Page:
STAVELEY, HARRY, architect; b. 21 May 1848 at Quebec, son of Edward Staveley, an architect, and Mary Ann White; m. there 18 Oct. 1876 Barbara Black, and they had three sons and one daughter; d. there 24 July 1925.
Harry Staveley was the second member of a family dynasty who were active as architects in Quebec City from 1845 until 1960. His grandfather Christopher Staveley was an architect, engineer, and surveyor in Leicester, England. His father, Edward, emigrated in 1833 and, after working as an engineer on railway and canal building projects in Baltimore, Md, settled at Quebec in 1844. A year later he went into partnership with Frederick Hacker, an influential British architect who had trained in the London office of John Nash. When Hacker died in 1846, the firm, Hacker and Staveley, was dissolved. Edward then practised on his own before finding a new partner, Gerald George Dunlevie, a surveyor and architect who had been born around 1809 in the West Indies and died sometime after 1883; they formed Staveley and Dunlevie, a firm that lasted from 1851 until 1858. At a time when most of the Irish, British, and American architects who immigrated to Quebec – for example, men like George Browne*, Richard John Cooper, and John Cliff – promptly left to pursue work on important building projects in Montreal, Toronto, or Kingston, Edward Staveley chose to make a career for himself in the city, among the middle-class anglophones who gave him commissions for houses, villas, shops, schools, and churches. His son Harry, who became his next partner, would reap the benefits of his decision to stay.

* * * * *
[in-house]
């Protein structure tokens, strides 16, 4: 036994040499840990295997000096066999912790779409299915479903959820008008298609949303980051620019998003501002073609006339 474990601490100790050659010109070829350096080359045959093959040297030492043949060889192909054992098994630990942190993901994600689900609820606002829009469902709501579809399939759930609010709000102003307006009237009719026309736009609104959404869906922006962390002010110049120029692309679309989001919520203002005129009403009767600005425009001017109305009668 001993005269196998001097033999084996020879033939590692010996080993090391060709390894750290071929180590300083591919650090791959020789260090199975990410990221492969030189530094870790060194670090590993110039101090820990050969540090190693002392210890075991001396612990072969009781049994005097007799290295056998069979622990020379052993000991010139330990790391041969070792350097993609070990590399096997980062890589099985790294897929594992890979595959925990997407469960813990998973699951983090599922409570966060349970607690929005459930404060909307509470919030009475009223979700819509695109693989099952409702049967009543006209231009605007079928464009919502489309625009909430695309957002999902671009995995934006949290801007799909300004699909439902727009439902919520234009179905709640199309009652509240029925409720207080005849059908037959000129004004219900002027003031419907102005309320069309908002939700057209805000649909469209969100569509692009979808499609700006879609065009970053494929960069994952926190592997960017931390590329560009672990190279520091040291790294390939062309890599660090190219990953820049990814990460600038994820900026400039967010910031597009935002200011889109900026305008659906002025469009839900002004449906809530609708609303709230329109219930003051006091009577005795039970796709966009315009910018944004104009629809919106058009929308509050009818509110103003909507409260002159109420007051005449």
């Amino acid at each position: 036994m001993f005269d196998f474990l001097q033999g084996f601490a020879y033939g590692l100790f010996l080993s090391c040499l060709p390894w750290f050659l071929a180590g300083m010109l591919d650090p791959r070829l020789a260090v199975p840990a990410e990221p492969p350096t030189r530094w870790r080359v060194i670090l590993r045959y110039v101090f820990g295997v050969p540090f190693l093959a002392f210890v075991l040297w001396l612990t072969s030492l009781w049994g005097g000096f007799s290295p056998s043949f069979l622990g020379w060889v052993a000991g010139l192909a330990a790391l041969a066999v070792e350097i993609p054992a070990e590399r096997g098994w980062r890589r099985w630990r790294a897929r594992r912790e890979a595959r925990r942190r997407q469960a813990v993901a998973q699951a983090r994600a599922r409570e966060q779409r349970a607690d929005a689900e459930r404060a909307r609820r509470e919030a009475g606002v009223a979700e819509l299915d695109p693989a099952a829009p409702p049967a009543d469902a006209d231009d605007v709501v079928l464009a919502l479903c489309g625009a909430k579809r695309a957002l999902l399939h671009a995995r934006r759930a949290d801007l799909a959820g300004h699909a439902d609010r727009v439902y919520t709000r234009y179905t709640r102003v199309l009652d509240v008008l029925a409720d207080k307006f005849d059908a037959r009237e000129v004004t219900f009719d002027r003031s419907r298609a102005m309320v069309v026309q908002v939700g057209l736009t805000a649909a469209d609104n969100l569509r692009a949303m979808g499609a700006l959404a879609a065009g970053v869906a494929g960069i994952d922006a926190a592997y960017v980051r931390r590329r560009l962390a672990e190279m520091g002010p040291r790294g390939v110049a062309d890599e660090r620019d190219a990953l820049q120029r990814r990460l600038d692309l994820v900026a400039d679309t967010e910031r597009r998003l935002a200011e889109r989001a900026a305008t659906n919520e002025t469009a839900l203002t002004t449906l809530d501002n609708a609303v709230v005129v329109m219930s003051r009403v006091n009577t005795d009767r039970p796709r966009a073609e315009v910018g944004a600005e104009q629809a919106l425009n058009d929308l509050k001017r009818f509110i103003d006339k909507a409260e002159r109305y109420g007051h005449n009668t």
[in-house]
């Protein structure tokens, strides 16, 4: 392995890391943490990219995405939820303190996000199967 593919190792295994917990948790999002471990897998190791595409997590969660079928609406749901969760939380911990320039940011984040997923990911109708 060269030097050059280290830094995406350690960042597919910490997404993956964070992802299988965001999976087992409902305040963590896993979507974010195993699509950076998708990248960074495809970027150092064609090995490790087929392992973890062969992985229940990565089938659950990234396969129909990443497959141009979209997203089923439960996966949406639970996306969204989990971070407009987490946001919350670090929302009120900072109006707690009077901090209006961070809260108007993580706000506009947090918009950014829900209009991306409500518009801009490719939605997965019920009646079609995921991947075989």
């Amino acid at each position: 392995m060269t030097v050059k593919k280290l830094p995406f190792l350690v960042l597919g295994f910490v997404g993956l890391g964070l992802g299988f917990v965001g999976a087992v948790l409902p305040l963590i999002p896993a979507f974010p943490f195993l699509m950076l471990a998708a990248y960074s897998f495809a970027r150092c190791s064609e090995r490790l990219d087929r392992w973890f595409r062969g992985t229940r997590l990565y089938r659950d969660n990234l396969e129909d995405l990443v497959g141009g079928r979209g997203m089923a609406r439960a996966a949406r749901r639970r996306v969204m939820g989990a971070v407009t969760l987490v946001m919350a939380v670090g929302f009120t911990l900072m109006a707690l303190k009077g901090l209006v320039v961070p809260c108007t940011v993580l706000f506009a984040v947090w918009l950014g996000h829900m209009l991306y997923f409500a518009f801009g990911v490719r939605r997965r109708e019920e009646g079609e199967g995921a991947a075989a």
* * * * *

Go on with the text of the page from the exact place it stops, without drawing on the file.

Harry Staveley studied with Professor Frederick East at Quebec and trained as an architect in his father’s firm. In 1863 he was made a partner and it became known as Edward Staveley and Son. By the time of Edward’s death nine years later, Harry had begun the productive career that would make him the foremost “Victorian” architect in Quebec City. He was initially influenced by his father, who had adopted a blend of late neoclassicism and Italian Renaissance. The financial elite of the old capital found this image, which was made known by the model books of the American architect Minard Lafever and was widely favoured in Montreal and farther west, reassuring. Harry’s work broadened to embrace the formal repertory of historicism more fully. His many cottages, villas, and row houses show the picturesque influence of two Americans, Calvert Vaux and Samuel Sloan. This favourite architect of the anglophone middle class also borrowed stylistic features from the Second Empire. Unlike Joseph-Ferdinand Peachy*, Eugène-Étienne Taché*, Georges-Émile Tanguay, and François-Xavier Berlinguet*, who used elements of this style to re-Gallicize the urban landscape, Staveley confined himself to a rather whimsical interpretation of it, one that was inspired more by the model books of American east coast architects than by the classic French examples. His houses thus add colour to the Grande Allée and to what would become known as the old city, both of them typically French in their austerity and symmetry. He also designed a number of interesting religious buildings, in fact the only ones in the Quebec City region bearing traces of the ecclesiologist movement that Augustus Welby Northmore Pugin had launched in Great Britain [see Henry Langley*].